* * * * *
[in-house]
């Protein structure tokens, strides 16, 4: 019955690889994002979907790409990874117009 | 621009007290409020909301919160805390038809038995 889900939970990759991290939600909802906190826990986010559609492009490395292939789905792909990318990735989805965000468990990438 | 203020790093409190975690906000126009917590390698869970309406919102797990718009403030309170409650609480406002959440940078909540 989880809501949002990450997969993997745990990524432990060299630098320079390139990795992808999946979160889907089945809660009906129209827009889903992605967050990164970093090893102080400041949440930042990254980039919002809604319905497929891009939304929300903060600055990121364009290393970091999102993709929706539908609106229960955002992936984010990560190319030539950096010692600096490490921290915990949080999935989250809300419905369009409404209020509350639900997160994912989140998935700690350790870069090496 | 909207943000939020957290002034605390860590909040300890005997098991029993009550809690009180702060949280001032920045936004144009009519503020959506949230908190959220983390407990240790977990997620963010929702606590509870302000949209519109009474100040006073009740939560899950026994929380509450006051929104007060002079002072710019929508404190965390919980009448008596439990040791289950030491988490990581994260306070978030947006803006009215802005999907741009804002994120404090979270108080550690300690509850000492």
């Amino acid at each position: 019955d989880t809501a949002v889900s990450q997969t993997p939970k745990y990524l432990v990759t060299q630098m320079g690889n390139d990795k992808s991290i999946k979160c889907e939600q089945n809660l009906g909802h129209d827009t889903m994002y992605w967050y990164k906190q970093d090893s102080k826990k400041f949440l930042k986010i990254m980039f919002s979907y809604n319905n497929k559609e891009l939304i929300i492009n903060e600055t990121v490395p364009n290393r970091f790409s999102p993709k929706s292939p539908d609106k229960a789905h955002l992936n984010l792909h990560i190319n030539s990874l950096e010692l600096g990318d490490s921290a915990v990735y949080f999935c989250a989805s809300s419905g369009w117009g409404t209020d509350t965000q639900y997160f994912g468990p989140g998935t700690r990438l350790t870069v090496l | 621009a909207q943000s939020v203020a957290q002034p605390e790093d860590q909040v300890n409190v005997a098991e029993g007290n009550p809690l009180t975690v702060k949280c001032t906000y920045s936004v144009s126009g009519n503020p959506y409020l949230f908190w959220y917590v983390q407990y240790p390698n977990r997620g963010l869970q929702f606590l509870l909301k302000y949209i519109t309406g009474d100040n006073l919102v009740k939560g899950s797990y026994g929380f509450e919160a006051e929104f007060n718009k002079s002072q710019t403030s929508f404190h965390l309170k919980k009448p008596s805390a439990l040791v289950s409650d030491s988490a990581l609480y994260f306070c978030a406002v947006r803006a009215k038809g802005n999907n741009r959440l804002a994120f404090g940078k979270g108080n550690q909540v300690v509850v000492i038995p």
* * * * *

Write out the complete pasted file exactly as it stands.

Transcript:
[in-house]
């Protein structure tokens, strides 16, 4: 019955690889994002979907790409990874117009 | 621009007290409020909301919160805390038809038995 889900939970990759991290939600909802906190826990986010559609492009490395292939789905792909990318990735989805965000468990990438 | 203020790093409190975690906000126009917590390698869970309406919102797990718009403030309170409650609480406002959440940078909540 989880809501949002990450997969993997745990990524432990060299630098320079390139990795992808999946979160889907089945809660009906129209827009889903992605967050990164970093090893102080400041949440930042990254980039919002809604319905497929891009939304929300903060600055990121364009290393970091999102993709929706539908609106229960955002992936984010990560190319030539950096010692600096490490921290915990949080999935989250809300419905369009409404209020509350639900997160994912989140998935700690350790870069090496 | 909207943000939020957290002034605390860590909040300890005997098991029993009550809690009180702060949280001032920045936004144009009519503020959506949230908190959220983390407990240790977990997620963010929702606590509870302000949209519109009474100040006073009740939560899950026994929380509450006051929104007060002079002072710019929508404190965390919980009448008596439990040791289950030491988490990581994260306070978030947006803006009215802005999907741009804002994120404090979270108080550690300690509850000492």
């Amino acid at each position: 019955d989880t809501a949002v889900s990450q997969t993997p939970k745990y990524l432990v990759t060299q630098m320079g690889n390139d990795k992808s991290i999946k979160c889907e939600q089945n809660l009906g909802h129209d827009t889903m994002y992605w967050y990164k906190q970093d090893s102080k826990k400041f949440l930042k986010i990254m980039f919002s979907y809604n319905n497929k559609e891009l939304i929300i492009n903060e600055t990121v490395p364009n290393r970091f790409s999102p993709k929706s292939p539908d609106k229960a789905h955002l992936n984010l792909h990560i190319n030539s990874l950096e010692l600096g990318d490490s921290a915990v990735y949080f999935c989250a989805s809300s419905g369009w117009g409404t209020d509350t965000q639900y997160f994912g468990p989140g998935t700690r990438l350790t870069v090496l | 621009a909207q943000s939020v203020a957290q002034p605390e790093d860590q909040v300890n409190v005997a098991e029993g007290n009550p809690l009180t975690v702060k949280c001032t906000y920045s936004v144009s126009g009519n503020p959506y409020l949230f908190w959220y917590v983390q407990y240790p390698n977990r997620g963010l869970q929702f606590l509870l909301k302000y949209i519109t309406g009474d100040n006073l919102v009740k939560g899950s797990y026994g929380f509450e919160a006051e929104f007060n718009k002079s002072q710019t403030s929508f404190h965390l309170k919980k009448p008596s805390a439990l040791v289950s409650d030491s988490a990581l609480y994260f306070c978030a406002v947006r803006a009215k038809g802005n999907n741009r959440l804002a994120f404090g940078k979270g108080n550690q909540v300690v509850v000492i038995p």